Deer-Proof Permaculture (With Plant Lists!)

While our garden supplies a variety of 300 species of fruit, nuts and vegetables, many of which are choice delicacies rarely found even in expensive health-food stores, the greatest yield we obtain from our Permaculture garden is our interaction with nature. We love watching the fleet of deer, turkeys, a huge variety of birds, groundhogs, squirrels, voles, moles, shrews, deermice, rabbits, toads, snakes, fox, owls, bats, etc. and a micro-managerie of colorful, whirling invertebrates who are all frequent guests in our garden. “Our garden.”  A uniquely human but certainly in-humane concept.  Really, there are quite a few individuals, friends, we’ve … Continue reading Deer-Proof Permaculture (With Plant Lists!)

Selecting Trees for a Forest Garden: What to plant and How Many

These days, the “new” wisdom is that – 100, 400, 1,000 – “you can’t plant too many fruit trees!” Not surprisingly, this advice most often gets repeated by nursery businesses that sell fruit trees. And as a guy with a small nursery business, sure, I agree with it, but I add a HUGE caveat: it depends on what kind of tree you’re planting. The problem is fruit trees are work. Work, work, work! If you buy a bunch of fruit trees, you’re buying yourself a bunch of work!  So I break down trees into how much work -time, energy and care – they … Continue reading Selecting Trees for a Forest Garden: What to plant and How Many

Why We Love Forest Gardening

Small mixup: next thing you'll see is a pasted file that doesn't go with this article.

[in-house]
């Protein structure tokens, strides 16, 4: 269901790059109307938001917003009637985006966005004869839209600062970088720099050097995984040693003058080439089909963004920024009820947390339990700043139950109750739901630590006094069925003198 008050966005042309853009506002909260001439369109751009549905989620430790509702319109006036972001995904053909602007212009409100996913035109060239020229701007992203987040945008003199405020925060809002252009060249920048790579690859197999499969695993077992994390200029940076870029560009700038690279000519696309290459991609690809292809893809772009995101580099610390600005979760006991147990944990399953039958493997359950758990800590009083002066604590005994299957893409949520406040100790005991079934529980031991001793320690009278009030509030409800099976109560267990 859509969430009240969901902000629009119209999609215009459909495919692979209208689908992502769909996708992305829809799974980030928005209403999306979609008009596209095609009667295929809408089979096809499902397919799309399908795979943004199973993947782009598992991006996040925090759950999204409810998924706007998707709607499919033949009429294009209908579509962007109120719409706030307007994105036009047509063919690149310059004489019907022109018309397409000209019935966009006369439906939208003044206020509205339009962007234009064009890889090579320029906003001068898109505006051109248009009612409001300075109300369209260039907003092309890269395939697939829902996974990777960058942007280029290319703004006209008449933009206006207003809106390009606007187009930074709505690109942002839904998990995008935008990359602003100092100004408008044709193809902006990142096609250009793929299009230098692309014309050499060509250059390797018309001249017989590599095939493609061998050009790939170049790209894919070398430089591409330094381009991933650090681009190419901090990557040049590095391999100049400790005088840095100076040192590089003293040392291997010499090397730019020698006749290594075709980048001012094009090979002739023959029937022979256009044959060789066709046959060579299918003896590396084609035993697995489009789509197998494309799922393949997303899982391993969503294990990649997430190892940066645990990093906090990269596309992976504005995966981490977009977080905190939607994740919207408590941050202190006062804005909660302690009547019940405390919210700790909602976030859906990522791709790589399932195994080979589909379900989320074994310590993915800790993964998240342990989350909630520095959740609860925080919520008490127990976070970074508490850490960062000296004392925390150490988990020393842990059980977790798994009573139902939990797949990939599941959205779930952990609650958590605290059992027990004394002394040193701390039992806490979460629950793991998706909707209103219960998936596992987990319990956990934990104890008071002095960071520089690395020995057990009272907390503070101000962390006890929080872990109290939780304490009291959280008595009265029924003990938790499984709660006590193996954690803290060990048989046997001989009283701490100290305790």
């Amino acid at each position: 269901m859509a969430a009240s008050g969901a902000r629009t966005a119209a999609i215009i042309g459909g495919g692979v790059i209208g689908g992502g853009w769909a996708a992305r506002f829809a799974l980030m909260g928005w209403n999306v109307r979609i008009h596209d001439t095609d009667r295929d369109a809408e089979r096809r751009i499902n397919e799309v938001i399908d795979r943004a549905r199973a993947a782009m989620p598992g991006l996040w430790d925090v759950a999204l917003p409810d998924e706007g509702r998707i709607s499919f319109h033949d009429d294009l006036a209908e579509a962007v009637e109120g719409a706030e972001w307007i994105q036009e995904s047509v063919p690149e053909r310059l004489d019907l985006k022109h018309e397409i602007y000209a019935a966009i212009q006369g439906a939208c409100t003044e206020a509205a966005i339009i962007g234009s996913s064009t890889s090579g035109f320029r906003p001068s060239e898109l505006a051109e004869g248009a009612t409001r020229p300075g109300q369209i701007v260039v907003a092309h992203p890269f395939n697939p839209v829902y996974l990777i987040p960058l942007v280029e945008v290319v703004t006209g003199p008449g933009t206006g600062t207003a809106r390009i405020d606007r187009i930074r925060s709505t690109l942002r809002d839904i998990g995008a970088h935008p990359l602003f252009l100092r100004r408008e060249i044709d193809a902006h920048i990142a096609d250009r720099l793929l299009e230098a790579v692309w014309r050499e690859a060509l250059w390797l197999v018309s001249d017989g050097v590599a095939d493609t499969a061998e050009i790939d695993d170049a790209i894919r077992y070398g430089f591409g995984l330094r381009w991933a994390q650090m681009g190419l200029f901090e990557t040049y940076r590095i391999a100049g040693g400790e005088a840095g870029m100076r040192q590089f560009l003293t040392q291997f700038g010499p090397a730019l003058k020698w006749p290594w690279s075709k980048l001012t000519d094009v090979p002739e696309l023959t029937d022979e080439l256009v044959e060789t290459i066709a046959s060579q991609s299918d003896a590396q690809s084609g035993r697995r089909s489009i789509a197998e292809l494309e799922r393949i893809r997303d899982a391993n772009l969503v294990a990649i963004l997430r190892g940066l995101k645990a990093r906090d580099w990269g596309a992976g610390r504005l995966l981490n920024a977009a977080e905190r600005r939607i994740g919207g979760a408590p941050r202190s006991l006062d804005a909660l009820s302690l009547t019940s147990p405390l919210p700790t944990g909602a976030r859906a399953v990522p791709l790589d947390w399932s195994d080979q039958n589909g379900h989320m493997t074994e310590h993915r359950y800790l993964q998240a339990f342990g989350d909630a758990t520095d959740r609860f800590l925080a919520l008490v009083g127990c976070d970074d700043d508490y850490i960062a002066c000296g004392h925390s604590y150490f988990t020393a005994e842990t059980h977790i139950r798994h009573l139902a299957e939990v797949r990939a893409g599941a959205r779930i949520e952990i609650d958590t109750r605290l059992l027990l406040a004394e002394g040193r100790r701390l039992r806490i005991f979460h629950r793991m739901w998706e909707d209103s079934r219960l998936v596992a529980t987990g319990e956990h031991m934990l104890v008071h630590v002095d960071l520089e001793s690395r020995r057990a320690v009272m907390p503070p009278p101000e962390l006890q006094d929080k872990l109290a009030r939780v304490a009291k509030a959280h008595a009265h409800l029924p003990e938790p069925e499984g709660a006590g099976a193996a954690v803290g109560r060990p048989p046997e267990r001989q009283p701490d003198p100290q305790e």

It’s pretty simple: “forest gardening” is the easiest, least time-consuming, most beautiful and most cost-effective way we’ve ever discovered to grow a large amount of healthy diverse fruits and vegetables at home and in our community. It’s a style of gardening that grows food on many layers, from tall fruit and nut trees down to root crops like carrots, with berry bushes, vegetables and small trees filling in the between. It’s a way of emulating nature, to get ecosystems to do the heavy lifting for us in the garden and take some work off our human shoulders. It certainly isn’t … Continue reading Why We Love Forest Gardening

Thoughts on Microclimates for the Forest Garden

Once Spring arrives, if you’re like me, you naturally shed your mental resistance to winter cold. The cold that would have tickled in February stings the skin bitterly by April. But for most of us, knock on wood, the danger’s mostly psychological.  (Naturally-occurring micrclimate in England, hosting tropical tree ferns in a temperate climate. Wikimedia) But if you’re a fruit tree, (or fruit grower) there’s a real risk of loss as sensitive buds are prone to damage from a sudden, unexpected cold.  One of our apricots is in just entering a sensitive stage, “first white,” as a polar vortex descends … Continue reading Thoughts on Microclimates for the Forest Garden